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library(quizify)
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# Overview

In this lab we will work with the neo-classical growth model developed by Solow and Swann. Our goals are:

1. To derive some analytical properties of the model, assuming a Cobb-Douglas production function.

2. To understand the dynamics of income and savings using a simulation app.

3. To understand how the capital intensification may or may not lead to increasing inequality, depending on the nature of the production function.

The order of this lab will be slightly different in that we will start with some mathematical derivations and then go on to do some computing afterwards.

(In order to display the equations, you may need to click on them with the mouse.)

# 1. Introduction

In the Solow model, the capital per worker and output per worker are in their steady state when investment exactly balances population growth and depreciation. This is when

$sy\left(k\right)=\left(n+d\right)k.$

# 2. Analytical questions

Note: In this lab, we are beginning with some analytic, pencil and paper problems. Please answer them on Gradescope. You can even open up the Gradescope page using an R-command.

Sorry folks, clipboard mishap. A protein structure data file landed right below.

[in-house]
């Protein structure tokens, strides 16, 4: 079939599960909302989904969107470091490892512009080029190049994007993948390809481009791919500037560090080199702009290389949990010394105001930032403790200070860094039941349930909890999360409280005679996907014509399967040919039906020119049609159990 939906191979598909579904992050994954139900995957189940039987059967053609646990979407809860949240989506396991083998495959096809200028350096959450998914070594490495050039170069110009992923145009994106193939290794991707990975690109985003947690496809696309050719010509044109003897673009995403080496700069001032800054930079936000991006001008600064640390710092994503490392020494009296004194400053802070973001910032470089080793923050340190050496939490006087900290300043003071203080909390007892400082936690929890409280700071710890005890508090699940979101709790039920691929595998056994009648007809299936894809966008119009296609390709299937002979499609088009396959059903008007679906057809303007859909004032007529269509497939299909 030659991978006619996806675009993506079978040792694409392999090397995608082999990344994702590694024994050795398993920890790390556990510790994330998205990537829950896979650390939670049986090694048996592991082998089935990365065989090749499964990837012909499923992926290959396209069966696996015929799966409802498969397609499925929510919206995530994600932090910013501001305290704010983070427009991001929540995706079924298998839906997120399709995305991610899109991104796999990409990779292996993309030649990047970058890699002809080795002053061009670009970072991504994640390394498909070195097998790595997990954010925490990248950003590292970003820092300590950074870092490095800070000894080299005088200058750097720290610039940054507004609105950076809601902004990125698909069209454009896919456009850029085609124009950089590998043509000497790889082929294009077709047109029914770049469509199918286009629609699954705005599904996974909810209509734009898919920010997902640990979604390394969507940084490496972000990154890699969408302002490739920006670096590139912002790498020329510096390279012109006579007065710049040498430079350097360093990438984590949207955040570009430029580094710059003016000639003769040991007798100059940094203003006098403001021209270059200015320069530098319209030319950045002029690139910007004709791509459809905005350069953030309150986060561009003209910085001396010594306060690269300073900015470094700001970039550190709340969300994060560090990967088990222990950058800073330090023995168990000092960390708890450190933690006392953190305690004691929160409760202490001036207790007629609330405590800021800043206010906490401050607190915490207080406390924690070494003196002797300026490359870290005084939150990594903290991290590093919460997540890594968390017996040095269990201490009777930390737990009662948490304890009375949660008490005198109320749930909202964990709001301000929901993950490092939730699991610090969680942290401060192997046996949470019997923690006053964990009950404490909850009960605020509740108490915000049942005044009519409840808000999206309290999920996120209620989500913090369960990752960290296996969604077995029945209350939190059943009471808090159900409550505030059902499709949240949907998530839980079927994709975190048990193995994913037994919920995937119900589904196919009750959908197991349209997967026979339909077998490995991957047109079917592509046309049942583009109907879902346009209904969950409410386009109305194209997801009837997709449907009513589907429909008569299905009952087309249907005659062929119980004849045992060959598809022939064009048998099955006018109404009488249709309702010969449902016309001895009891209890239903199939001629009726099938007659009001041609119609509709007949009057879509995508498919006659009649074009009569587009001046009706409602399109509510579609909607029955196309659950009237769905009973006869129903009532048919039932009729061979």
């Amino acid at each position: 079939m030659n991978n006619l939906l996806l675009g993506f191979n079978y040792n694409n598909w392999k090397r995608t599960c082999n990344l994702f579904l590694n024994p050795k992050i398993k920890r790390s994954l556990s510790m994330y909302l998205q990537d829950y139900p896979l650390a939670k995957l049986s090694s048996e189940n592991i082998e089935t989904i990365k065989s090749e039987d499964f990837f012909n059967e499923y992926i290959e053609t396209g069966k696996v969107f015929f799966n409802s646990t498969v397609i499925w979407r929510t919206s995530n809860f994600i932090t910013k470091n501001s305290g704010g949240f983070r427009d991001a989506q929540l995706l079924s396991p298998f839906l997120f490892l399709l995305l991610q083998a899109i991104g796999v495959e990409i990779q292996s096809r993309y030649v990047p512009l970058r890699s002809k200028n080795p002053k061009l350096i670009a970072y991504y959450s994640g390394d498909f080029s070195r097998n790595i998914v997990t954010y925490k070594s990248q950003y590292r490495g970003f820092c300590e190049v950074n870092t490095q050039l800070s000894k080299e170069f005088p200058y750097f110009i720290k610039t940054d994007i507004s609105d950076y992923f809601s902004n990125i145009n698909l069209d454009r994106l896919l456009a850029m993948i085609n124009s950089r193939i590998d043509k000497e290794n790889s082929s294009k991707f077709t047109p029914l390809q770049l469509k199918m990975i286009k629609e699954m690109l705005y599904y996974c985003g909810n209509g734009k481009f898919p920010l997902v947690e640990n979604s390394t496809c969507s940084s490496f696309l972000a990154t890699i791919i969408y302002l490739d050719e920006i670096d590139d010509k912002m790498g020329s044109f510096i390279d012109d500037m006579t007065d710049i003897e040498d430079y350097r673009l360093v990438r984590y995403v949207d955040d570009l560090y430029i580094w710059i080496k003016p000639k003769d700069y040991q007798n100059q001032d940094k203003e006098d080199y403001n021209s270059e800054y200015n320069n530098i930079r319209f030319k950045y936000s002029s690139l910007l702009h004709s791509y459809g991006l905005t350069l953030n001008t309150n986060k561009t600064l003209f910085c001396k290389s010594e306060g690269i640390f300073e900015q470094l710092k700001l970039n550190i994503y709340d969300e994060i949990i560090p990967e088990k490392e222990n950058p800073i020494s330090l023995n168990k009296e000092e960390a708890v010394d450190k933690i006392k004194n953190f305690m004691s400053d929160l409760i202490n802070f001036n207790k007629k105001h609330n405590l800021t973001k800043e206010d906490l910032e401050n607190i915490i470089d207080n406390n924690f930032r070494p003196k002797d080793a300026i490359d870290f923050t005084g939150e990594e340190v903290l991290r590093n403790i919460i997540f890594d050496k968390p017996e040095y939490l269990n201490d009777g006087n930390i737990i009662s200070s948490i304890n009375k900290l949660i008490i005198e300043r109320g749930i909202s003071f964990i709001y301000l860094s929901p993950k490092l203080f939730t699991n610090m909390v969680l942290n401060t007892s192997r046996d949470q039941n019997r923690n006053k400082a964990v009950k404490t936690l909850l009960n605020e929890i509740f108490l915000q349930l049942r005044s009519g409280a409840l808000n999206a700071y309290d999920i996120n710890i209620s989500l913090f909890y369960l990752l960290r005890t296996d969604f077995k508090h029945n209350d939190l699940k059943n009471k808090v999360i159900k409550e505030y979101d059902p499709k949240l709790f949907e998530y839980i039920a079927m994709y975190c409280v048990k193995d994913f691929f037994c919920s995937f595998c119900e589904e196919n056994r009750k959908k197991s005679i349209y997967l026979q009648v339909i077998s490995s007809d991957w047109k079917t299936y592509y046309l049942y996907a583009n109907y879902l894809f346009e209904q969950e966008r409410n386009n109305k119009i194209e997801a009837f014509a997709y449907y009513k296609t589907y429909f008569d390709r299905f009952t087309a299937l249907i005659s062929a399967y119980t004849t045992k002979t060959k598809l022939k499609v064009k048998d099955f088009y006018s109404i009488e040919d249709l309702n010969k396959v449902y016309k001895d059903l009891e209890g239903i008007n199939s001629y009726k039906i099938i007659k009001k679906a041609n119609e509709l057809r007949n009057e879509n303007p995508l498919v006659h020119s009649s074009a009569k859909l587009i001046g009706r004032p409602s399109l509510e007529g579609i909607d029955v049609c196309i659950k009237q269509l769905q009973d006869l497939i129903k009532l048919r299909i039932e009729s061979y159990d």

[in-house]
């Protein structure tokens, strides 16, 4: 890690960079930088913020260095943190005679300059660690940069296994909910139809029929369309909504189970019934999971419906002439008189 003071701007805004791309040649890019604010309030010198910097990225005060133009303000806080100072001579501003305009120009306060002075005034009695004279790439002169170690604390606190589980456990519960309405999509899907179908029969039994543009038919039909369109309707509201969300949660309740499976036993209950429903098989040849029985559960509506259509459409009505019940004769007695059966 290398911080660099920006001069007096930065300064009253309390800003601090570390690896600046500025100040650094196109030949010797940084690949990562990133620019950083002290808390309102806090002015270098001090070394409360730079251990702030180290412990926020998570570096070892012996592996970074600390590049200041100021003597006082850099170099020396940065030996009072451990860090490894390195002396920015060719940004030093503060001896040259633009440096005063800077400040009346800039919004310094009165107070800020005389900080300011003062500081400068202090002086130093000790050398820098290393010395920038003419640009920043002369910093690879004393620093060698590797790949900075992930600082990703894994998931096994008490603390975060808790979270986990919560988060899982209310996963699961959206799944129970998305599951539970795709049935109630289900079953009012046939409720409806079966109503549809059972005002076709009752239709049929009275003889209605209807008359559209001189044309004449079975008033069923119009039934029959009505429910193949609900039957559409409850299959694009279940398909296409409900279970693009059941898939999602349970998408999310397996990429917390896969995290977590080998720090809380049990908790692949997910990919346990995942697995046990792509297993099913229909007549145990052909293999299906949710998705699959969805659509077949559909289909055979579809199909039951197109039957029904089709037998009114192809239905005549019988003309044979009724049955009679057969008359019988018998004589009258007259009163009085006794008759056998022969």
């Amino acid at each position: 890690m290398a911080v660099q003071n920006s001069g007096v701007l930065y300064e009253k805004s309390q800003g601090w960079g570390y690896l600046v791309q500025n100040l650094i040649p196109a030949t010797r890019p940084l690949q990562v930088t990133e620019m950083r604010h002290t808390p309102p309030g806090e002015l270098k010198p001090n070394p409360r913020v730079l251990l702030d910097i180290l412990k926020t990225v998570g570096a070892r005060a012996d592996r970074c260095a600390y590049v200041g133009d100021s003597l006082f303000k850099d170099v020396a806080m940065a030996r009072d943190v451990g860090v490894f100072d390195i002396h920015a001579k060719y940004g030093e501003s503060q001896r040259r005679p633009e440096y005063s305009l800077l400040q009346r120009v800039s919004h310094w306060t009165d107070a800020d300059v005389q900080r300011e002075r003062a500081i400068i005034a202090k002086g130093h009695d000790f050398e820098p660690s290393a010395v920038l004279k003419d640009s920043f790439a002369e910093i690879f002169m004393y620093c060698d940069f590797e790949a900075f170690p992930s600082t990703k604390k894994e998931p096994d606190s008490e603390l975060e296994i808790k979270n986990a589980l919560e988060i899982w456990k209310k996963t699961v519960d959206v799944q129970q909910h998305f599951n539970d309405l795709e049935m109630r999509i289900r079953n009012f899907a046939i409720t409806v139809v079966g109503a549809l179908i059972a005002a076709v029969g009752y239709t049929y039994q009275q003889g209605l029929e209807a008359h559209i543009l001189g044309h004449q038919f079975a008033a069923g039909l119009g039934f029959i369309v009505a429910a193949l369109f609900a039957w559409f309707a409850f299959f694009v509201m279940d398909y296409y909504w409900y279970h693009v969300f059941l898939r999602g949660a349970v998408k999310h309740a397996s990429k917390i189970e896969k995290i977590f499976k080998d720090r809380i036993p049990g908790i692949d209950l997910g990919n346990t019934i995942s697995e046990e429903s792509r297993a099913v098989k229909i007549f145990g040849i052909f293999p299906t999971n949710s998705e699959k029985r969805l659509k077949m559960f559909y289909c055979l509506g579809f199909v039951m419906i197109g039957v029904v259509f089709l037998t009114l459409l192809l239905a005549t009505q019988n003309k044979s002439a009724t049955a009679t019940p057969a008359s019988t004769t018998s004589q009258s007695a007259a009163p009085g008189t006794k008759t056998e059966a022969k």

browseURL("https://gradescope.com/courses/14565")
1. Let the production function be Cobb-Douglas, with $y\left(k\right)={k}^{0.4}$$y(k)=k^{0.4}$. Assume that the savings rate is 20 percent, population growth is 1 percent, and depreciation is 4 percent.

(Express your answer as a general formula in terms of the symbols “s”, “k”, “n”, “d”, and the exponent $\alpha$$\alpha$ of the Cobb-Douglas production function.

For example, for the steady-state level of capital per worker, we substitute the production function $y\left(k\right)={k}^{a}$$y(k) = k^a$ into the steady-state condition above to give

$sy\left(k\right)=s{k}^{\alpha }=\left(n+d\right)k$
Re-arranging, then gives us a formula for k in the steady state:
${\left(\frac{s}{n+d}\right)}^{\frac{1}{1-\alpha }}=k$

You can then substitute the values given in the problem and provide your numerical answer.)

1. What is the steady-state level of capital per worker?

2. What is the steady-state of output per worker?

3. What is the steady-state level of consumption per worker?

1. Now assume population growth is instead -0.5 % (approximately the growth rate when every couple has 1.7 children), but that all other parameters stay the same.
1. What is the new steady-state output per worker? Is it higher or lower than with faster population growth? [A numerical answer and 1 sentence response is fine.]

2. What is the new steady-state of consumption per worker? Is it higher or lower than with faster population growth? [A numerical answer and 1 sentence response is fine.]

# 3. Questions with the App

For the following question, you may find it useful to experiment with the “Solow_2017” app available at:

browseURL("http://shiny.demog.berkeley.edu/josh/solow_2017/")

(You can also use the app to get a rough check your answers to the analytical questions above.)

Assume your initial parameters are the default s, n, d, alpha, d, and k values on the app.